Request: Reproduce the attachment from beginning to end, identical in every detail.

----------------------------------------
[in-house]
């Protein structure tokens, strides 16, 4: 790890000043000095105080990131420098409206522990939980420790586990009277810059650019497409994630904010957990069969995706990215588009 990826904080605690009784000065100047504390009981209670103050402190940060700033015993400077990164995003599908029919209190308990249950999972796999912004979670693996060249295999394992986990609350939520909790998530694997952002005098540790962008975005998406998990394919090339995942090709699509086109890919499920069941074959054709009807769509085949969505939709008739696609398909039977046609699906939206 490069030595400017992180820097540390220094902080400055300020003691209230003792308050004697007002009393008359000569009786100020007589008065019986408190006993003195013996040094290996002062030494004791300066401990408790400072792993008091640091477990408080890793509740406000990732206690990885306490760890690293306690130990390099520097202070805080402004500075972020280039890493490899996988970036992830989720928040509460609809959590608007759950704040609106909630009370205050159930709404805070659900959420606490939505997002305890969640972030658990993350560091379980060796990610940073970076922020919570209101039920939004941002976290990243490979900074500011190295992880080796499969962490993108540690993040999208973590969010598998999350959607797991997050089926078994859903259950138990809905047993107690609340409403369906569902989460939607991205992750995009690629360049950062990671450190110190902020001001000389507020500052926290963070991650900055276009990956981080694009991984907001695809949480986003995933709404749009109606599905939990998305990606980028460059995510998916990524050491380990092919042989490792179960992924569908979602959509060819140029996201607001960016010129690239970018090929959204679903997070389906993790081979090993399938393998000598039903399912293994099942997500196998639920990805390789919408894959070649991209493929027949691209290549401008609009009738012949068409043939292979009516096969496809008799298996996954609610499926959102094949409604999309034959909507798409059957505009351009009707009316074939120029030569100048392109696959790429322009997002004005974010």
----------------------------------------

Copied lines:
[in-house]
């Protein structure tokens, strides 16, 4: 790890000043000095105080990131420098409206522990939980420790586990009277810059650019497409994630904010957990069969995706990215588009 990826904080605690009784000065100047504390009981209670103050402190940060700033015993400077990164995003599908029919209190308990249950999972796999912004979670693996060249295999394992986990609350939520909790998530694997952002005098540790962008975005998406998990394919090339995942090709699509086109890919499920069941074959054709009807769509085949969505939709008739696609398909039977046609699906939206 490069030595400017992180820097540390220094902080400055300020003691209230003792308050004697007002009393008359000569009786100020007589008065019986408190006993003195013996040094290996002062030494004791300066401990408790400072792993008091640091477990408080890793509740406000990732206690990885306490760890690293306690130990390099520097202070805080402004500075972020280039890493490899996988970036992830989720928040509460609809959590608007759950704040609106909630009370205050159930709404805070659900959420606490939505997002305890969640972030658990993350560091379980060796990610940073970076922020919570209101039920939004941002976290990243490979900074500011190295992880080796499969962490993108540690993040999208973590969010598998999350959607797991997050089926078994859903259950138990809905047993107690609340409403369906569902989460939607991205992750995009690629360049950062990671450190110190902020001001000389507020500052926290963070991650900055276009990956981080694009991984907001695809949480986003995933709404749009109606599905939990998305990606980028460059995510998916990524050491380990092919042989490792179960992924569908979602959509060819140029996201607001960016010129690239970018090929959204679903997070389906993790081979090993399938393998000598039903399912293994099942997500196998639920990805390789919408894959070649991209493929027949691209290549401008609009009738012949068409043939292979009516096969496809008799298996996954609610499926959102094949409604999309034959909507798409059957505009351009009707009316074939120029030569100048392109696959790429322009997002004005974010």